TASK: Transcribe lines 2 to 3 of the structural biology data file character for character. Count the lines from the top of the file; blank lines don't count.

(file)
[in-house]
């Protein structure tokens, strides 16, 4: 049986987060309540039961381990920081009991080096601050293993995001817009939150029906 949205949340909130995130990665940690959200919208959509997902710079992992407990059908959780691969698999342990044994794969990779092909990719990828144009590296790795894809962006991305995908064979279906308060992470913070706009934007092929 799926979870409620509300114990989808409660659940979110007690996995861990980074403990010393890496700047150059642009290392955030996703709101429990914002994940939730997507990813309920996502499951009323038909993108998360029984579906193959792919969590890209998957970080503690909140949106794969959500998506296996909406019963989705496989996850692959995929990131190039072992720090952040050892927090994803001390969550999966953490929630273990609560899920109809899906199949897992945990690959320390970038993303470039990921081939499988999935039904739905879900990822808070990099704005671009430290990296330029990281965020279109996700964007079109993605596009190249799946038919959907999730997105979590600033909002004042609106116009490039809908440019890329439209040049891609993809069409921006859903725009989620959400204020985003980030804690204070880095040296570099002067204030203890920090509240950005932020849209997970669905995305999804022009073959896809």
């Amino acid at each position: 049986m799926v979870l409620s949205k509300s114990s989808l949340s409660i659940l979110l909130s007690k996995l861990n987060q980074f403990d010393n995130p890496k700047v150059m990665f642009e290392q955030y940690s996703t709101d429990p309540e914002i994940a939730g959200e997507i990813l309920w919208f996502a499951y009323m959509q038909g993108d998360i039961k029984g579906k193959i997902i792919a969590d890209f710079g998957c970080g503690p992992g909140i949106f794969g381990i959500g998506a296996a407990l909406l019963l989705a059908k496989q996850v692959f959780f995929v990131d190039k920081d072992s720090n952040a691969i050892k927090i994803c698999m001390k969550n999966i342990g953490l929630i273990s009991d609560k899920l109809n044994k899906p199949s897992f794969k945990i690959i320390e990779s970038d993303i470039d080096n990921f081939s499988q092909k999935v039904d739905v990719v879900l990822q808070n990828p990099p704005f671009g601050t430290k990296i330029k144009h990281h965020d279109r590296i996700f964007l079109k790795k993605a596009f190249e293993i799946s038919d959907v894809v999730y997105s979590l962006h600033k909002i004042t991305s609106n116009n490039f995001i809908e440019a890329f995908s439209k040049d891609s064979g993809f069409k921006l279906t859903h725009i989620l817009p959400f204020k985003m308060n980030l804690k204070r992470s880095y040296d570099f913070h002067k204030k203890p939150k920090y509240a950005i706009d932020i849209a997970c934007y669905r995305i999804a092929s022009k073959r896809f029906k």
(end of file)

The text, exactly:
């Protein structure tokens, strides 16, 4: 049986987060309540039961381990920081009991080096601050293993995001817009939150029906 949205949340909130995130990665940690959200919208959509997902710079992992407990059908959780691969698999342990044994794969990779092909990719990828144009590296790795894809962006991305995908064979279906308060992470913070706009934007092929 799926979870409620509300114990989808409660659940979110007690996995861990980074403990010393890496700047150059642009290392955030996703709101429990914002994940939730997507990813309920996502499951009323038909993108998360029984579906193959792919969590890209998957970080503690909140949106794969959500998506296996909406019963989705496989996850692959995929990131190039072992720090952040050892927090994803001390969550999966953490929630273990609560899920109809899906199949897992945990690959320390970038993303470039990921081939499988999935039904739905879900990822808070990099704005671009430290990296330029990281965020279109996700964007079109993605596009190249799946038919959907999730997105979590600033909002004042609106116009490039809908440019890329439209040049891609993809069409921006859903725009989620959400204020985003980030804690204070880095040296570099002067204030203890920090509240950005932020849209997970669905995305999804022009073959896809």
């Amino acid at each position: 049986m799926v979870l409620s949205k509300s114990s989808l949340s409660i659940l979110l909130s007690k996995l861990n987060q980074f403990d010393n995130p890496k700047v150059m990665f642009e290392q955030y940690s996703t709101d429990p309540e914002i994940a939730g959200e997507i990813l309920w919208f996502a499951y009323m959509q038909g993108d998360i039961k029984g579906k193959i997902i792919a969590d890209f710079g998957c970080g503690p992992g909140i949106f794969g381990i959500g998506a296996a407990l909406l019963l989705a059908k496989q996850v692959f959780f995929v990131d190039k920081d072992s720090n952040a691969i050892k927090i994803c698999m001390k969550n999966i342990g953490l929630i273990s009991d609560k899920l109809n044994k899906p199949s897992f794969k945990i690959i320390e990779s970038d993303i470039d080096n990921f081939s499988q092909k999935v039904d739905v990719v879900l990822q808070n990828p990099p704005f671009g601050t430290k990296i330029k144009h990281h965020d279109r590296i996700f964007l079109k790795k993605a596009f190249e293993i799946s038919d959907v894809v999730y997105s979590l962006h600033k909002i004042t991305s609106n116009n490039f995001i809908e440019a890329f995908s439209k040049d891609s064979g993809f069409k921006l279906t859903h725009i989620l817009p959400f204020k985003m308060n980030l804690k204070r992470s880095y040296d570099f913070h002067k204030k203890p939150k920090y509240a950005i706009d932020i849209a997970c934007y669905r995305i999804a092929s022009k073959r896809f029906k």